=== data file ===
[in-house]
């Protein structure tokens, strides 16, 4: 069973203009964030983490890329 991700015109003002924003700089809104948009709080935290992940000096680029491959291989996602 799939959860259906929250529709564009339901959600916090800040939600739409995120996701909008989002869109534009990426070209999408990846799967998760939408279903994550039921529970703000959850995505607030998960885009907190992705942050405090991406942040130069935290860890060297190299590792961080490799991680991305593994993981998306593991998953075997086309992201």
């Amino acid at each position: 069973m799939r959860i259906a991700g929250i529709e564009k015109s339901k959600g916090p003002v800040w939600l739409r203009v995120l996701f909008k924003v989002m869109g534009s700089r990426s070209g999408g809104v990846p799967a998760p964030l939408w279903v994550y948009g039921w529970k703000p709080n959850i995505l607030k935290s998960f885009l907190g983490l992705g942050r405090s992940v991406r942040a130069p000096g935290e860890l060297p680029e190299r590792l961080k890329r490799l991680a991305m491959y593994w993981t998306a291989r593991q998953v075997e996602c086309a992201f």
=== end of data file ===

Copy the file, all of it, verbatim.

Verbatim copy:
[in-house]
């Protein structure tokens, strides 16, 4: 069973203009964030983490890329 991700015109003002924003700089809104948009709080935290992940000096680029491959291989996602 799939959860259906929250529709564009339901959600916090800040939600739409995120996701909008989002869109534009990426070209999408990846799967998760939408279903994550039921529970703000959850995505607030998960885009907190992705942050405090991406942040130069935290860890060297190299590792961080490799991680991305593994993981998306593991998953075997086309992201």
């Amino acid at each position: 069973m799939r959860i259906a991700g929250i529709e564009k015109s339901k959600g916090p003002v800040w939600l739409r203009v995120l996701f909008k924003v989002m869109g534009s700089r990426s070209g999408g809104v990846p799967a998760p964030l939408w279903v994550y948009g039921w529970k703000p709080n959850i995505l607030k935290s998960f885009l907190g983490l992705g942050r405090s992940v991406r942040a130069p000096g935290e860890l060297p680029e190299r590792l961080k890329r490799l991680a991305m491959y593994w993981t998306a291989r593991q998953v075997e996602c086309a992201f």